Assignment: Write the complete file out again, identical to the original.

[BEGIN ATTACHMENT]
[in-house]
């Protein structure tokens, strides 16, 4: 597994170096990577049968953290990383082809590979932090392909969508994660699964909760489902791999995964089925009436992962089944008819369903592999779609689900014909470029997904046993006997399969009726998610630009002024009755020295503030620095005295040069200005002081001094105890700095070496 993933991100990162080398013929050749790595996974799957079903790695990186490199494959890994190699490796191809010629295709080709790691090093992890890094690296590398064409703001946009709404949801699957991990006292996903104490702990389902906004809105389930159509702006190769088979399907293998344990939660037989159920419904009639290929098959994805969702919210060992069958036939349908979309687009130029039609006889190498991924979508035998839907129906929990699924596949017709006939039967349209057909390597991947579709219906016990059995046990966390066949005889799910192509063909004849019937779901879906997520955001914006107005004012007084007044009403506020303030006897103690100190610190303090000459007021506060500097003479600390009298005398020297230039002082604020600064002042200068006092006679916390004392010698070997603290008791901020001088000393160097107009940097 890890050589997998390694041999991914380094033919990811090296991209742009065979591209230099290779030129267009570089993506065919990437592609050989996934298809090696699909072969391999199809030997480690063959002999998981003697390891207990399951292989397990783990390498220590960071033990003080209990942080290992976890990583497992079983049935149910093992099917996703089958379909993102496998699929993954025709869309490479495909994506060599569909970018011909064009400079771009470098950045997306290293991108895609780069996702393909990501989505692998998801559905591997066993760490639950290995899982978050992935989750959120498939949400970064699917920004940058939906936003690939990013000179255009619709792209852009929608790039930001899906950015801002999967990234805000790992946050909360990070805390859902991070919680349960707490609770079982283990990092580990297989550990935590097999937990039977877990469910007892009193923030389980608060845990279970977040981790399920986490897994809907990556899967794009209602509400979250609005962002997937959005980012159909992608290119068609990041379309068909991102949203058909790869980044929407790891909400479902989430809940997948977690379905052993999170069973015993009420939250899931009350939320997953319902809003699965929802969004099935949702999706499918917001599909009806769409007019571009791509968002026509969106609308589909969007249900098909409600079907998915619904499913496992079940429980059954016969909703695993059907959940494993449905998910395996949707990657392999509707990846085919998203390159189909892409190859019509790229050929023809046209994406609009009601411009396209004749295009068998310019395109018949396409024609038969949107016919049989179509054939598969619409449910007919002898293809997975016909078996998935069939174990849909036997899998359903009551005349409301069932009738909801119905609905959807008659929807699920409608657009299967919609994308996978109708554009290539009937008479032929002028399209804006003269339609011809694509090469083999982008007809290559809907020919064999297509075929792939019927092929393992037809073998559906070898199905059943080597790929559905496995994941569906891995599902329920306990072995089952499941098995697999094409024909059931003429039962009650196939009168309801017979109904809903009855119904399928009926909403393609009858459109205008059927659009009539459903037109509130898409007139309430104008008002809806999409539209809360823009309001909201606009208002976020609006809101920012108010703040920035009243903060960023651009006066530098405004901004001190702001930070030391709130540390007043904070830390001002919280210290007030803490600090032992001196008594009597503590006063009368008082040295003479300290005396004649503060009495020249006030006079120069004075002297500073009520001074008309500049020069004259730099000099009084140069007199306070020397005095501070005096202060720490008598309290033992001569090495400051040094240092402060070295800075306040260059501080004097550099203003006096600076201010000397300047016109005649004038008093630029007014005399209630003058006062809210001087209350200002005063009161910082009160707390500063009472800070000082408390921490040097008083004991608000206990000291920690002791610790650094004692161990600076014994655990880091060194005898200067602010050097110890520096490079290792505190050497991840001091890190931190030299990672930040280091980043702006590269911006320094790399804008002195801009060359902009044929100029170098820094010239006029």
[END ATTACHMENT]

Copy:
[in-house]
């Protein structure tokens, strides 16, 4: 597994170096990577049968953290990383082809590979932090392909969508994660699964909760489902791999995964089925009436992962089944008819369903592999779609689900014909470029997904046993006997399969009726998610630009002024009755020295503030620095005295040069200005002081001094105890700095070496 993933991100990162080398013929050749790595996974799957079903790695990186490199494959890994190699490796191809010629295709080709790691090093992890890094690296590398064409703001946009709404949801699957991990006292996903104490702990389902906004809105389930159509702006190769088979399907293998344990939660037989159920419904009639290929098959994805969702919210060992069958036939349908979309687009130029039609006889190498991924979508035998839907129906929990699924596949017709006939039967349209057909390597991947579709219906016990059995046990966390066949005889799910192509063909004849019937779901879906997520955001914006107005004012007084007044009403506020303030006897103690100190610190303090000459007021506060500097003479600390009298005398020297230039002082604020600064002042200068006092006679916390004392010698070997603290008791901020001088000393160097107009940097 890890050589997998390694041999991914380094033919990811090296991209742009065979591209230099290779030129267009570089993506065919990437592609050989996934298809090696699909072969391999199809030997480690063959002999998981003697390891207990399951292989397990783990390498220590960071033990003080209990942080290992976890990583497992079983049935149910093992099917996703089958379909993102496998699929993954025709869309490479495909994506060599569909970018011909064009400079771009470098950045997306290293991108895609780069996702393909990501989505692998998801559905591997066993760490639950290995899982978050992935989750959120498939949400970064699917920004940058939906936003690939990013000179255009619709792209852009929608790039930001899906950015801002999967990234805000790992946050909360990070805390859902991070919680349960707490609770079982283990990092580990297989550990935590097999937990039977877990469910007892009193923030389980608060845990279970977040981790399920986490897994809907990556899967794009209602509400979250609005962002997937959005980012159909992608290119068609990041379309068909991102949203058909790869980044929407790891909400479902989430809940997948977690379905052993999170069973015993009420939250899931009350939320997953319902809003699965929802969004099935949702999706499918917001599909009806769409007019571009791509968002026509969106609308589909969007249900098909409600079907998915619904499913496992079940429980059954016969909703695993059907959940494993449905998910395996949707990657392999509707990846085919998203390159189909892409190859019509790229050929023809046209994406609009009601411009396209004749295009068998310019395109018949396409024609038969949107016919049989179509054939598969619409449910007919002898293809997975016909078996998935069939174990849909036997899998359903009551005349409301069932009738909801119905609905959807008659929807699920409608657009299967919609994308996978109708554009290539009937008479032929002028399209804006003269339609011809694509090469083999982008007809290559809907020919064999297509075929792939019927092929393992037809073998559906070898199905059943080597790929559905496995994941569906891995599902329920306990072995089952499941098995697999094409024909059931003429039962009650196939009168309801017979109904809903009855119904399928009926909403393609009858459109205008059927659009009539459903037109509130898409007139309430104008008002809806999409539209809360823009309001909201606009208002976020609006809101920012108010703040920035009243903060960023651009006066530098405004901004001190702001930070030391709130540390007043904070830390001002919280210290007030803490600090032992001196008594009597503590006063009368008082040295003479300290005396004649503060009495020249006030006079120069004075002297500073009520001074008309500049020069004259730099000099009084140069007199306070020397005095501070005096202060720490008598309290033992001569090495400051040094240092402060070295800075306040260059501080004097550099203003006096600076201010000397300047016109005649004038008093630029007014005399209630003058006062809210001087209350200002005063009161910082009160707390500063009472800070000082408390921490040097008083004991608000206990000291920690002791610790650094004692161990600076014994655990880091060194005898200067602010050097110890520096490079290792505190050497991840001091890190931190030299990672930040280091980043702006590269911006320094790399804008002195801009060359902009044929100029170098820094010239006029």